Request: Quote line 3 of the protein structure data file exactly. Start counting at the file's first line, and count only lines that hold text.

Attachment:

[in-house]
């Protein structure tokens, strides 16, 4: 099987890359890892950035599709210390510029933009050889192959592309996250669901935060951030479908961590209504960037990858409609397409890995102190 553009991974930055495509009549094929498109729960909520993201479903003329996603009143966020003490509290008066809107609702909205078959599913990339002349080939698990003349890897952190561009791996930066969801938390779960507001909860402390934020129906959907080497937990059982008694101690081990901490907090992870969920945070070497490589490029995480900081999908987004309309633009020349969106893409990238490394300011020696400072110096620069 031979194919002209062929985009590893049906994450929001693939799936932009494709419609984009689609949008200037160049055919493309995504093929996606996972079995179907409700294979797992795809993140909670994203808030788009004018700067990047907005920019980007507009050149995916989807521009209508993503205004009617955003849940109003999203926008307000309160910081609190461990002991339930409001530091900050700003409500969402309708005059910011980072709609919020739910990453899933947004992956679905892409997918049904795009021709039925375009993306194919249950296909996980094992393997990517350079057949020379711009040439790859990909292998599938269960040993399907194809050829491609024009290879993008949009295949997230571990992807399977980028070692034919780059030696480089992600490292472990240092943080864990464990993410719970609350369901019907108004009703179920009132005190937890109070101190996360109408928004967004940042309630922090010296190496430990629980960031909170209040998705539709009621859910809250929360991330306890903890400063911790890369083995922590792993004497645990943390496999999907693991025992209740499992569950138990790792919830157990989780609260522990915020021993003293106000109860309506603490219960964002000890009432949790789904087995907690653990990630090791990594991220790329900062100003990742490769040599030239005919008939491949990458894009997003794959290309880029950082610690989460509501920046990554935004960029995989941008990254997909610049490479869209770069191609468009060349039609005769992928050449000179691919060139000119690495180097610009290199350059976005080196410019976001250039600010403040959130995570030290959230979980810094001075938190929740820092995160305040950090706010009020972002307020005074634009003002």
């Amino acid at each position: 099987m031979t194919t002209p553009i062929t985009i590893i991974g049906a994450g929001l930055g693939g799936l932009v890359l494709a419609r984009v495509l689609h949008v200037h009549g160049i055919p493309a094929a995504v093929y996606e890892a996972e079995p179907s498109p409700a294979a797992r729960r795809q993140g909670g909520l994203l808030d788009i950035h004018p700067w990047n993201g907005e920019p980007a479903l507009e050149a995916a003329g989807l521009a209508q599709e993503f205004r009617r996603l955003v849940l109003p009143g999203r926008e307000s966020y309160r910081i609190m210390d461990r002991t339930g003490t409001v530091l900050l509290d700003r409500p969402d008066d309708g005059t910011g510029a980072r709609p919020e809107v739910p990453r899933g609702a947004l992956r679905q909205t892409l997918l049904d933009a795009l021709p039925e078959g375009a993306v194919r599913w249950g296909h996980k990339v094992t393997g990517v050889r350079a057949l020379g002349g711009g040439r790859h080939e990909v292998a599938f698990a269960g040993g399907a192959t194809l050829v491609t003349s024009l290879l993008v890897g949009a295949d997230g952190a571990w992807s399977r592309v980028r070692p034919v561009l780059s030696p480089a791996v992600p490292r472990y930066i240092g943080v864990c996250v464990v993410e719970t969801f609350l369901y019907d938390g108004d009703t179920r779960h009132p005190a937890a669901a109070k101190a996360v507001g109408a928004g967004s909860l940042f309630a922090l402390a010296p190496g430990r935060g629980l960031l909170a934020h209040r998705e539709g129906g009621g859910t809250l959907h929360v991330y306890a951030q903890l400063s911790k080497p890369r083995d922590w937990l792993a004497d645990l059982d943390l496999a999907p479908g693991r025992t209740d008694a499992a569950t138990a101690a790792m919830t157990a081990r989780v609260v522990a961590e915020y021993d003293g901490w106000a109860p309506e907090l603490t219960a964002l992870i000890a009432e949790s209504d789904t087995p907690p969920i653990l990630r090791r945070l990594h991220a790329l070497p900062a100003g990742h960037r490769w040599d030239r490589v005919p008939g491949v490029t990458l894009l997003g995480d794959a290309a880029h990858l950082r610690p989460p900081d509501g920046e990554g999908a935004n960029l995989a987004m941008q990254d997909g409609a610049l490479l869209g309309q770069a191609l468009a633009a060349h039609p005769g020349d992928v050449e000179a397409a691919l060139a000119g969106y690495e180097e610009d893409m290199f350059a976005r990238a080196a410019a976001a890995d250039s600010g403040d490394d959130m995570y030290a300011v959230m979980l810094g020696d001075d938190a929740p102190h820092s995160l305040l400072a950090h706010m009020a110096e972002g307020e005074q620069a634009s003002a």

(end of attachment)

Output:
């Amino acid at each position: 099987m031979t194919t002209p553009i062929t985009i590893i991974g049906a994450g929001l930055g693939g799936l932009v890359l494709a419609r984009v495509l689609h949008v200037h009549g160049i055919p493309a094929a995504v093929y996606e890892a996972e079995p179907s498109p409700a294979a797992r729960r795809q993140g909670g909520l994203l808030d788009i950035h004018p700067w990047n993201g907005e920019p980007a479903l507009e050149a995916a003329g989807l521009a209508q599709e993503f205004r009617r996603l955003v849940l109003p009143g999203r926008e307000s966020y309160r910081i609190m210390d461990r002991t339930g003490t409001v530091l900050l509290d700003r409500p969402d008066d309708g005059t910011g510029a980072r709609p919020e809107v739910p990453r899933g609702a947004l992956r679905q909205t892409l997918l049904d933009a795009l021709p039925e078959g375009a993306v194919r599913w249950g296909h996980k990339v094992t393997g990517v050889r350079a057949l020379g002349g711009g040439r790859h080939e990909v292998a599938f698990a269960g040993g399907a192959t194809l050829v491609t003349s024009l290879l993008v890897g949009a295949d997230g952190a571990w992807s399977r592309v980028r070692p034919v561009l780059s030696p480089a791996v992600p490292r472990y930066i240092g943080v864990c996250v464990v993410e719970t969801f609350l369901y019907d938390g108004d009703t179920r779960h009132p005190a937890a669901a109070k101190a996360v507001g109408a928004g967004s909860l940042f309630a922090l402390a010296p190496g430990r935060g629980l960031l909170a934020h209040r998705e539709g129906g009621g859910t809250l959907h929360v991330y306890a951030q903890l400063s911790k080497p890369r083995d922590w937990l792993a004497d645990l059982d943390l496999a999907p479908g693991r025992t209740d008694a499992a569950t138990a101690a790792m919830t157990a081990r989780v609260v522990a961590e915020y021993d003293g901490w106000a109860p309506e907090l603490t219960a964002l992870i000890a009432e949790s209504d789904t087995p907690p969920i653990l990630r090791r945070l990594h991220a790329l070497p900062a100003g990742h960037r490769w040599d030239r490589v005919p008939g491949v490029t990458l894009l997003g995480d794959a290309a880029h990858l950082r610690p989460p900081d509501g920046e990554g999908a935004n960029l995989a987004m941008q990254d997909g409609a610049l490479l869209g309309q770069a191609l468009a633009a060349h039609p005769g020349d992928v050449e000179a397409a691919l060139a000119g969106y690495e180097e610009d893409m290199f350059a976005r990238a080196a410019a976001a890995d250039s600010g403040d490394d959130m995570y030290a300011v959230m979980l810094g020696d001075d938190a929740p102190h820092s995160l305040l400072a950090h706010m009020a110096e972002g307020e005074q620069a634009s003002a």